Posted in art on 09/29/2011 12:53 pm by Shaenon
Childhood Heroine #7: Kira
The Dark Crystal scared the crap out of me, so of course I watched it obsessively every time it reran on Showtime in the early 1980s. (This was when my family lived in eastern Texas, and cable TV was a life necessity because you couldn’t go outside in the summer without bursting into flames. Or you could go to the mall, but mall socialization in the South led directly to child beauty pageants and the Baby Olympics.) In a movie filled with moments designed to darken the dreams and steal the innocence of Muppet-loving children everywhere, there was one scene that particularly haunted me, where one of the evil roadkill-crow Muppets dies and at the same moment one of the good but still extremely creepy four-armed monk Muppets keels over dead, because they’re psychically linked or something. That freaked the crap out of me. I watched it over and over.
Once in a while something non-terrifying happened in The Dark Crystal, usually involving hyper-competent hippie elf chick Kira, friend to all Henson-operated woodland creatures. Like many girls, I was deeply impressed by the scene where HOLY CRUD MUPPET SPOILERS Kira rescues the main elf guy by suddenly sprouting fucking wings and flying, and when he says, “Wings? I don’t have wings,” she says, “Of course not. You’re a boy.”
In college, my friend Cory-Ellen confessed that Kira was her first crush. My first crush was Gonzo on The Muppet Show, and in retrospect I have to admit she made the better choice.
Posted in Uncategorized on 09/21/2011 03:23 pm by Pancha Diaz
Here are some character sketches for my OCEAN story that Shaenon and I did at Stumptown last year. One of the reasons I like tabling at these small cons is that I feel really creative stuck behind the booth, and often come up with my next anthology story right there.
This is my sketch of some hard-partying whales.
Shaenon’s sketch of a puking whale.
You’ll be able to read the story in OCEAN, debuting in October 1st at APE. OCEAN will also be available on our store a few days after the con if you can’t make it or are outside the Bay Area.
Posted in art on 09/20/2011 10:22 am by Shaenon
Childhood Heroine #6: Samus Aran
How did kids know stuff before the Internet? Through some gestalt consciousness, we all knew the Konami Code (the only way to get past the first damn level in Contra), the locations of any and all warp zones (even Fred Savage’s brother in The Wizard used his magic autism powers to find the warp whistles in Super Mario 3), and that your guy in Metroid was actually a girl and if you beat the game you got to see her naked. Or so the legend went.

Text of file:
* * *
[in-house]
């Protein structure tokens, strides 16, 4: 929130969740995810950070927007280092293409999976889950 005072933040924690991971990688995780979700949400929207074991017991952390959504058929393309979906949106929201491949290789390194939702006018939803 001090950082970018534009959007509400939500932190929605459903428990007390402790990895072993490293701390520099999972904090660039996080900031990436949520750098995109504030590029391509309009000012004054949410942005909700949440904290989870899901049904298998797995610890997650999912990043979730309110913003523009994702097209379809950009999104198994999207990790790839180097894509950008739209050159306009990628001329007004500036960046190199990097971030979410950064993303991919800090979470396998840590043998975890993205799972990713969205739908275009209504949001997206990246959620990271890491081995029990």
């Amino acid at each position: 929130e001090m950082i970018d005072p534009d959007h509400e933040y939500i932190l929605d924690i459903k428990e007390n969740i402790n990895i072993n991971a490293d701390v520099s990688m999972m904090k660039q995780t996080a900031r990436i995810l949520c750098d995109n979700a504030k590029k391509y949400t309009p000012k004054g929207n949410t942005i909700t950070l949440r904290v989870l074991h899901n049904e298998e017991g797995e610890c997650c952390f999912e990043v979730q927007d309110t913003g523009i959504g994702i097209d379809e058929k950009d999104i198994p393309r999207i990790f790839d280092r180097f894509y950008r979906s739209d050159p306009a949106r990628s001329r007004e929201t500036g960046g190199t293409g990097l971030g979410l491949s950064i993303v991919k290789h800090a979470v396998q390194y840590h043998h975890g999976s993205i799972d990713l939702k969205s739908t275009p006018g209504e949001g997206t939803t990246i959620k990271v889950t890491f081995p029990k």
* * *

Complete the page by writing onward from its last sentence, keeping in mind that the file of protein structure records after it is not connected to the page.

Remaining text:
There was one friend of my brother’s who had beaten Metroid, an obnoxiously difficult game where just getting space warrior Samus Aran to walk across a room and do the rolling-into-a-ball trick took endless after-school practice, and he used to fire up the last level–that was another exciting thing, that you could save the game–so we could all watch the magic moment. This turned out to consist of Samus turning into what might, if you squinted hard and used all the power of a child’s imagination, be a stick figure in a bikini. Add some math, and it could’ve been a page from the Women of xkcd pinup calendar. But this was what kids did for video-game cheesecake in the 80s. Again, no Internet.
The strategy of using the promise of digitized female flesh to convince male gamers to spend untold hours learning to operate an annoyingly hard-to-control avatar would later be honed to perfection for Tomb Raider. But by then I was older and already missing Samus Aran, the James Tiptree of pixels, winning in a boys’ world inside her Christmas-colored masculine armor.
Posted in art on 09/13/2011 08:00 pm by Shaenon
Childhood Heroine #5: Princess Peach
It was an amazing moment when Super Mario 2 came out, and Toad and Princess Peach were suddenly upgraded from vaguely humanoid stacks of immobile pixels to playable characters. I became a Jedi of the Peach, mastering her signature drifting long jump. I played Princess Peach on every level except that one where you need Luigi’s powered-up high jump to get to a warp or something, and usually you can warp past that level anyway.
To this day, there are only two video games I’m any good at: Super Mario 2 and Ms. Pac-Man, which taught kids with only mildly indulgent parents how to make a quarter last for twenty minutes. I’m especially ninja on the Mario 2 whale level in the ice world, still second in awesomeness only to the level of Mario 3 with Kuribo’s Shoe. Princess Peach riding in Kuribo’s Shoe–now that’d be something to see. Maybe I should draw that next.